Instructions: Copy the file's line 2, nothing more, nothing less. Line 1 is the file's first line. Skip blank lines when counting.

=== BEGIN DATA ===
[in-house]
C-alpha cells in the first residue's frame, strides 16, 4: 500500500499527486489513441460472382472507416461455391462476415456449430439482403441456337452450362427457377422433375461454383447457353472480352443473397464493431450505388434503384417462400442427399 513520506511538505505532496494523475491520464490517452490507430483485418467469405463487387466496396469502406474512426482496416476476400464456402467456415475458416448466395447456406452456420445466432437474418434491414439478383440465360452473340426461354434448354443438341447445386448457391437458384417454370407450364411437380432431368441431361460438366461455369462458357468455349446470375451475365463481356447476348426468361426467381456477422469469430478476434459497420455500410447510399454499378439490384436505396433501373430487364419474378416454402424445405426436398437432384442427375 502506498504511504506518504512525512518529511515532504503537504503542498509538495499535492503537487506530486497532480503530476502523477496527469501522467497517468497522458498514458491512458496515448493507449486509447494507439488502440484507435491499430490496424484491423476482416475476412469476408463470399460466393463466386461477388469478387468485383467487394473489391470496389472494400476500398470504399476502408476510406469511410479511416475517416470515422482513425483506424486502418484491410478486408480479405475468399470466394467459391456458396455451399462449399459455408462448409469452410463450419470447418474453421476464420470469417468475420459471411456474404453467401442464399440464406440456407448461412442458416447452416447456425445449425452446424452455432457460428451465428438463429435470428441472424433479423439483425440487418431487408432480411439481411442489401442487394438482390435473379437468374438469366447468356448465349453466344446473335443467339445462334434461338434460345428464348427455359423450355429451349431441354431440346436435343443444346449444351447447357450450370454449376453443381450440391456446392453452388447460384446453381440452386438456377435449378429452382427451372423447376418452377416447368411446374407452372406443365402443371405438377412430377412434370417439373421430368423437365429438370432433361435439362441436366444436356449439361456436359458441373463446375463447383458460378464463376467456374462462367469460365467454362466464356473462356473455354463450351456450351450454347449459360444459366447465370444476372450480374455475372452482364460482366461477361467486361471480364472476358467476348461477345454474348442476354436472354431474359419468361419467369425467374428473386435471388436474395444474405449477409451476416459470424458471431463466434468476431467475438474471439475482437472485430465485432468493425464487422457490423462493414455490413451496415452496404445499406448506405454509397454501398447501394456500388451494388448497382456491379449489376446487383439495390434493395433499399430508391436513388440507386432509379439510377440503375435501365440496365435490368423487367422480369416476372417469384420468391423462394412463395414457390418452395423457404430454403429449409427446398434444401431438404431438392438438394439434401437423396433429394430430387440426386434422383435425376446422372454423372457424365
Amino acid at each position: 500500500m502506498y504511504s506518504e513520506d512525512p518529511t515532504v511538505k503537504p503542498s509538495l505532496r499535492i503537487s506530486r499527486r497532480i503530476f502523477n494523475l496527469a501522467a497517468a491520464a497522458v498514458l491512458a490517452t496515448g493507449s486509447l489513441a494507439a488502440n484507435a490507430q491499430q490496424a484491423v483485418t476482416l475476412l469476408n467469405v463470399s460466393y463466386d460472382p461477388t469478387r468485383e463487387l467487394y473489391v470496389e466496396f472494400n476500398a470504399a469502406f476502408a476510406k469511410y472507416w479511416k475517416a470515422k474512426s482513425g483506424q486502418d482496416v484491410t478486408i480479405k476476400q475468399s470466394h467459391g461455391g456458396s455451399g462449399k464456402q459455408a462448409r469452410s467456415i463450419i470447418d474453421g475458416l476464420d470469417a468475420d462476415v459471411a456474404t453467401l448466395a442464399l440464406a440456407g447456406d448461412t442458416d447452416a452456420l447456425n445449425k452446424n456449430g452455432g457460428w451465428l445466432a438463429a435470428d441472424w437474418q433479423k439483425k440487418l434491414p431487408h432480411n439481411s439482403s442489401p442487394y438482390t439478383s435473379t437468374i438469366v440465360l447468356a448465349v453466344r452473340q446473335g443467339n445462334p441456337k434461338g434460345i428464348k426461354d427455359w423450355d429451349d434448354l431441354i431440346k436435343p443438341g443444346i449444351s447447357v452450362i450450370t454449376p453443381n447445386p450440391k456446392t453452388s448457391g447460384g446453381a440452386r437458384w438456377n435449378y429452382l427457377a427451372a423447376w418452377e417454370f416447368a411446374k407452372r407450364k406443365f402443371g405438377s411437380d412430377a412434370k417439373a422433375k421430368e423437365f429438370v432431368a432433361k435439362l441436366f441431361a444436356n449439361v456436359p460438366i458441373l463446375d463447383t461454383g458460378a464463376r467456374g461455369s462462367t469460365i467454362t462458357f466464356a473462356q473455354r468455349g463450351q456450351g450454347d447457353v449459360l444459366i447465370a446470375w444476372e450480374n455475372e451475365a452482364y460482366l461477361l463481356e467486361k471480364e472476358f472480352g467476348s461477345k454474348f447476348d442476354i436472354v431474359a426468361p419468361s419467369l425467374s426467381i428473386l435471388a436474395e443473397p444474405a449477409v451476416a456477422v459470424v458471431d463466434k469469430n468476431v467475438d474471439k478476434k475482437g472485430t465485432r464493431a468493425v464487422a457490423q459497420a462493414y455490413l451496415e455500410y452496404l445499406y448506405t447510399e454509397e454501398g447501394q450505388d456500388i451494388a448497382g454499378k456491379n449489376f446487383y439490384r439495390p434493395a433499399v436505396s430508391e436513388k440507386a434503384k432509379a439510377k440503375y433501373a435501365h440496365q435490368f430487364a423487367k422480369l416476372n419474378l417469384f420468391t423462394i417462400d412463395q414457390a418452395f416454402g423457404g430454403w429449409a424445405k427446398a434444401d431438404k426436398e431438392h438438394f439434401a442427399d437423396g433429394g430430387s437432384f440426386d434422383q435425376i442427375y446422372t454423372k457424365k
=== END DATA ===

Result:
C-alpha cells in the first residue's frame, strides 16, 4: 500500500499527486489513441460472382472507416461455391462476415456449430439482403441456337452450362427457377422433375461454383447457353472480352443473397464493431450505388434503384417462400442427399 513520506511538505505532496494523475491520464490517452490507430483485418467469405463487387466496396469502406474512426482496416476476400464456402467456415475458416448466395447456406452456420445466432437474418434491414439478383440465360452473340426461354434448354443438341447445386448457391437458384417454370407450364411437380432431368441431361460438366461455369462458357468455349446470375451475365463481356447476348426468361426467381456477422469469430478476434459497420455500410447510399454499378439490384436505396433501373430487364419474378416454402424445405426436398437432384442427375 502506498504511504506518504512525512518529511515532504503537504503542498509538495499535492503537487506530486497532480503530476502523477496527469501522467497517468497522458498514458491512458496515448493507449486509447494507439488502440484507435491499430490496424484491423476482416475476412469476408463470399460466393463466386461477388469478387468485383467487394473489391470496389472494400476500398470504399476502408476510406469511410479511416475517416470515422482513425483506424486502418484491410478486408480479405475468399470466394467459391456458396455451399462449399459455408462448409469452410463450419470447418474453421476464420470469417468475420459471411456474404453467401442464399440464406440456407448461412442458416447452416447456425445449425452446424452455432457460428451465428438463429435470428441472424433479423439483425440487418431487408432480411439481411442489401442487394438482390435473379437468374438469366447468356448465349453466344446473335443467339445462334434461338434460345428464348427455359423450355429451349431441354431440346436435343443444346449444351447447357450450370454449376453443381450440391456446392453452388447460384446453381440452386438456377435449378429452382427451372423447376418452377416447368411446374407452372406443365402443371405438377412430377412434370417439373421430368423437365429438370432433361435439362441436366444436356449439361456436359458441373463446375463447383458460378464463376467456374462462367469460365467454362466464356473462356473455354463450351456450351450454347449459360444459366447465370444476372450480374455475372452482364460482366461477361467486361471480364472476358467476348461477345454474348442476354436472354431474359419468361419467369425467374428473386435471388436474395444474405449477409451476416459470424458471431463466434468476431467475438474471439475482437472485430465485432468493425464487422457490423462493414455490413451496415452496404445499406448506405454509397454501398447501394456500388451494388448497382456491379449489376446487383439495390434493395433499399430508391436513388440507386432509379439510377440503375435501365440496365435490368423487367422480369416476372417469384420468391423462394412463395414457390418452395423457404430454403429449409427446398434444401431438404431438392438438394439434401437423396433429394430430387440426386434422383435425376446422372454423372457424365